shows Iranian demonstrators taking to the streets of the capital Tehran during a protest for Mahsa Amini, days after she died in police custody. AFP
At a news conference in New York where he attended the UN General Assembly, the clerical leader repeated a coroner's conclusion that 22-year-old Mahsa Amini was not beaten, a finding rejected by protesters.
"But I don't want to rush to a conclusion," Raisi said.
"If there is a party at fault, it certainly must be investigated. I contacted the family of the deceased at the very first opportunity and I assured them personally that we will continue steadfastly to investigate the incident," he said.
Protesters, many of them women, say Amini died in the custody of morality police who enforce the clerical state's dress code on women.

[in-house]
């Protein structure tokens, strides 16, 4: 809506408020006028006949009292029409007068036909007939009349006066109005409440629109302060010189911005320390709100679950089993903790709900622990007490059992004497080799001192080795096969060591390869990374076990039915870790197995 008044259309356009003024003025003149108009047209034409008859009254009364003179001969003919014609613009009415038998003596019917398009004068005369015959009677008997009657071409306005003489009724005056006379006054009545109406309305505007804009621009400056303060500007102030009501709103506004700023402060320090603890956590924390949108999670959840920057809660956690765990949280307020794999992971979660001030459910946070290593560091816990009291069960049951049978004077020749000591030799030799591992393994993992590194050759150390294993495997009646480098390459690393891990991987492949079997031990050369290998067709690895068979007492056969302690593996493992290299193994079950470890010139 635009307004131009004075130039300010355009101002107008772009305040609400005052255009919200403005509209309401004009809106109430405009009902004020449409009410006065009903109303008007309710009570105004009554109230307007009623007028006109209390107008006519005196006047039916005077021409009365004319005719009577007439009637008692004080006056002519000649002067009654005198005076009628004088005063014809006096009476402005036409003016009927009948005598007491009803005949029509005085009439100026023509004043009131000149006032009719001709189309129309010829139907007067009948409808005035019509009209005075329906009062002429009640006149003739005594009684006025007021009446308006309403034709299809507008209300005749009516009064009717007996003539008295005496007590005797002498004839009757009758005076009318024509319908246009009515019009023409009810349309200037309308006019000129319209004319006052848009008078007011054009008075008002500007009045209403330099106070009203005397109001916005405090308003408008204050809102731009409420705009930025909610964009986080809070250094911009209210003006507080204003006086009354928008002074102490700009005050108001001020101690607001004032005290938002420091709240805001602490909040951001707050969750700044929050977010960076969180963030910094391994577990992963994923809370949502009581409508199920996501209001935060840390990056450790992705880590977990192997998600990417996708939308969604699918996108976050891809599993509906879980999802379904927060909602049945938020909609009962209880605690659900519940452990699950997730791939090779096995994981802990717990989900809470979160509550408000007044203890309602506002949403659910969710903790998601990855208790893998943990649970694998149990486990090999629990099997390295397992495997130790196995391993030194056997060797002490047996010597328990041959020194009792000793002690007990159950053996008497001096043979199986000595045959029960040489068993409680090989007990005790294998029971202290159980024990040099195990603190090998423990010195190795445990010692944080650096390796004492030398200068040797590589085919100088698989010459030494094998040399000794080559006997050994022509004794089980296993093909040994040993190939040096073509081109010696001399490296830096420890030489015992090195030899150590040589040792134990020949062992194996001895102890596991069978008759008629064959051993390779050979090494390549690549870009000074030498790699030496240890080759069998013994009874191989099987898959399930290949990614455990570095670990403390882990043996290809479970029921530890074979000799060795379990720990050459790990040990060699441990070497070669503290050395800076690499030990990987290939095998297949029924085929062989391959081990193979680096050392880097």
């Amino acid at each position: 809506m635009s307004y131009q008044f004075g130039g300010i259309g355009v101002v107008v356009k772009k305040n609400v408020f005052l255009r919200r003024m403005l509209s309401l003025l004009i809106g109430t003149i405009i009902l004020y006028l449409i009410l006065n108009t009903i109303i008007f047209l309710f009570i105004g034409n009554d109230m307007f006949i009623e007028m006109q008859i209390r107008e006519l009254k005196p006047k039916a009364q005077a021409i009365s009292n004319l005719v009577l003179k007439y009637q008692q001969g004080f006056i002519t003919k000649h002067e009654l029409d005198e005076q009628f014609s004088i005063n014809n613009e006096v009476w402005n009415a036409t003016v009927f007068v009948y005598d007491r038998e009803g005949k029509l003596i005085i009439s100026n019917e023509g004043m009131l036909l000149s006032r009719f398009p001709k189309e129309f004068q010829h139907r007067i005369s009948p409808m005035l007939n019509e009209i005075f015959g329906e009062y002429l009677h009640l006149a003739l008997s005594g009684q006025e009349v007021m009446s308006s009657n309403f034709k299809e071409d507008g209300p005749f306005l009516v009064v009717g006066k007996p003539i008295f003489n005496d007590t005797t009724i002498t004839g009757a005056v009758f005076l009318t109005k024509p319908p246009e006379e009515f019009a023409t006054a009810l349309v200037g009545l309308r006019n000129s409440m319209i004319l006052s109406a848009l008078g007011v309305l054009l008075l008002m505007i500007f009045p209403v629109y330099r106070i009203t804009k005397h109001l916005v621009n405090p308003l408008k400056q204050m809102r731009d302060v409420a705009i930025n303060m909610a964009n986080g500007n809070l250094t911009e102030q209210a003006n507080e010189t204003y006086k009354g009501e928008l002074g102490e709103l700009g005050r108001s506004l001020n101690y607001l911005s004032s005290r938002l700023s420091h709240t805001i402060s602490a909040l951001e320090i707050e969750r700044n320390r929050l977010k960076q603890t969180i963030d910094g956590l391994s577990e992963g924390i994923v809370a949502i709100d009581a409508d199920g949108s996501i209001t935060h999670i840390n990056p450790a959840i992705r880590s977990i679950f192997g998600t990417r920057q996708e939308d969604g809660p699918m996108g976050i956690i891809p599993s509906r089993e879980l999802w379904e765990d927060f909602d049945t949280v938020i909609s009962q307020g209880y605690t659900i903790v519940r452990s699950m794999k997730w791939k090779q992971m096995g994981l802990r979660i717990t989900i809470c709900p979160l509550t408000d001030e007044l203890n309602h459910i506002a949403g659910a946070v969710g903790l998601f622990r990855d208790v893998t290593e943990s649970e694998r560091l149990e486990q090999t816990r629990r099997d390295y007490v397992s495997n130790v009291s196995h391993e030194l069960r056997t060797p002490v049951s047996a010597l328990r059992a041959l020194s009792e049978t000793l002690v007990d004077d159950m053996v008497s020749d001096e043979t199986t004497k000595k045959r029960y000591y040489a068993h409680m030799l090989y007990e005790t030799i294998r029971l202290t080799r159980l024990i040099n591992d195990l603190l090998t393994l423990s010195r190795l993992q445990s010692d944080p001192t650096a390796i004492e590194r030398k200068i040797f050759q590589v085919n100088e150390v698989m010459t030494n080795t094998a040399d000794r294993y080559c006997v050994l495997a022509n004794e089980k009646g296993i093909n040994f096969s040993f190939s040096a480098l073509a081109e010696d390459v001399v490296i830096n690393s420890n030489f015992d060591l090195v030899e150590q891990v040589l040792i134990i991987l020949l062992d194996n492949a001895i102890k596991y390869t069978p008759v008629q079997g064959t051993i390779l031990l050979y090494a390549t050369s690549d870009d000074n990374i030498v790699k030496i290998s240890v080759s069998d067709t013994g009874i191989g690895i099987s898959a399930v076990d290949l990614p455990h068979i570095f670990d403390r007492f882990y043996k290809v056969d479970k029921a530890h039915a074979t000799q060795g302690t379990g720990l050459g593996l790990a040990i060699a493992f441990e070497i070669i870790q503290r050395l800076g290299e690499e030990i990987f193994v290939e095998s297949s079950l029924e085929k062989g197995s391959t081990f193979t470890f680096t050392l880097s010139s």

Hours after Washington imposed sanctions on the police unit, Raisi accused the West of "double standards," pointing to killings by police in the United States and offering statistics on the deaths of women in Britain.
"Why not call for the exact same thing for those who lose their lives at the hands of law enforcement and other agents throughout the West -- Europe, North America, the United States of America?" he said.
"Those who suffer unjust beatings, why are there no investigations that follow up on them?"
Raisi did not reply to a question on the curbs on the internet inside Iran, where at least 17 people have died in unrest since Amini's death last week, but said he accepted peaceful protests.
"These are normal and fully expected. But we must differentiate between demonstrators and vandalism," he said.